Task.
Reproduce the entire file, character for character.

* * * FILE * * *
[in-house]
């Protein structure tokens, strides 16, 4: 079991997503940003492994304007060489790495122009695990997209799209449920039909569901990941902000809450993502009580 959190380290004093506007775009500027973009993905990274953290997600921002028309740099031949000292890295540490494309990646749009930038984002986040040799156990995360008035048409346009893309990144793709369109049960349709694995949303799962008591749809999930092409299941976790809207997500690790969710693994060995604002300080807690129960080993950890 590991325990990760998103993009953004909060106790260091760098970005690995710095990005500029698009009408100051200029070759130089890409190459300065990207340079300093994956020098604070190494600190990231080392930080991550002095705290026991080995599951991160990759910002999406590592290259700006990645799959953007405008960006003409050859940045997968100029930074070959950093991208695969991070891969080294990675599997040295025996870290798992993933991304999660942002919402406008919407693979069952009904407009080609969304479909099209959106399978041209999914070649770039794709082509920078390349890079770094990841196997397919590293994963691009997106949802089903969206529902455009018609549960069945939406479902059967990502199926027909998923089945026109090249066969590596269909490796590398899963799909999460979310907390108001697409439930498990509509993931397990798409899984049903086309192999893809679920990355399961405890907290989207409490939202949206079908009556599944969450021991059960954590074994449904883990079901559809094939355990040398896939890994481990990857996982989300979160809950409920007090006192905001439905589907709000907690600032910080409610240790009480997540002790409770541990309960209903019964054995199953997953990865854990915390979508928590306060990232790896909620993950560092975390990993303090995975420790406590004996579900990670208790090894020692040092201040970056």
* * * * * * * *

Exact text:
[in-house]
């Protein structure tokens, strides 16, 4: 079991997503940003492994304007060489790495122009695990997209799209449920039909569901990941902000809450993502009580 959190380290004093506007775009500027973009993905990274953290997600921002028309740099031949000292890295540490494309990646749009930038984002986040040799156990995360008035048409346009893309990144793709369109049960349709694995949303799962008591749809999930092409299941976790809207997500690790969710693994060995604002300080807690129960080993950890 590991325990990760998103993009953004909060106790260091760098970005690995710095990005500029698009009408100051200029070759130089890409190459300065990207340079300093994956020098604070190494600190990231080392930080991550002095705290026991080995599951991160990759910002999406590592290259700006990645799959953007405008960006003409050859940045997968100029930074070959950093991208695969991070891969080294990675599997040295025996870290798992993933991304999660942002919402406008919407693979069952009904407009080609969304479909099209959106399978041209999914070649770039794709082509920078390349890079770094990841196997397919590293994963691009997106949802089903969206529902455009018609549960069945939406479902059967990502199926027909998923089945026109090249066969590596269909490796590398899963799909999460979310907390108001697409439930498990509509993931397990798409899984049903086309192999893809679920990355399961405890907290989207409490939202949206079908009556599944969450021991059960954590074994449904883990079901559809094939355990040398896939890994481990990857996982989300979160809950409920007090006192905001439905589907709000907690600032910080409610240790009480997540002790409770541990309960209903019964054995199953997953990865854990915390979508928590306060990232790896909620993950560092975390990993303090995975420790406590004996579900990670208790090894020692040092201040970056």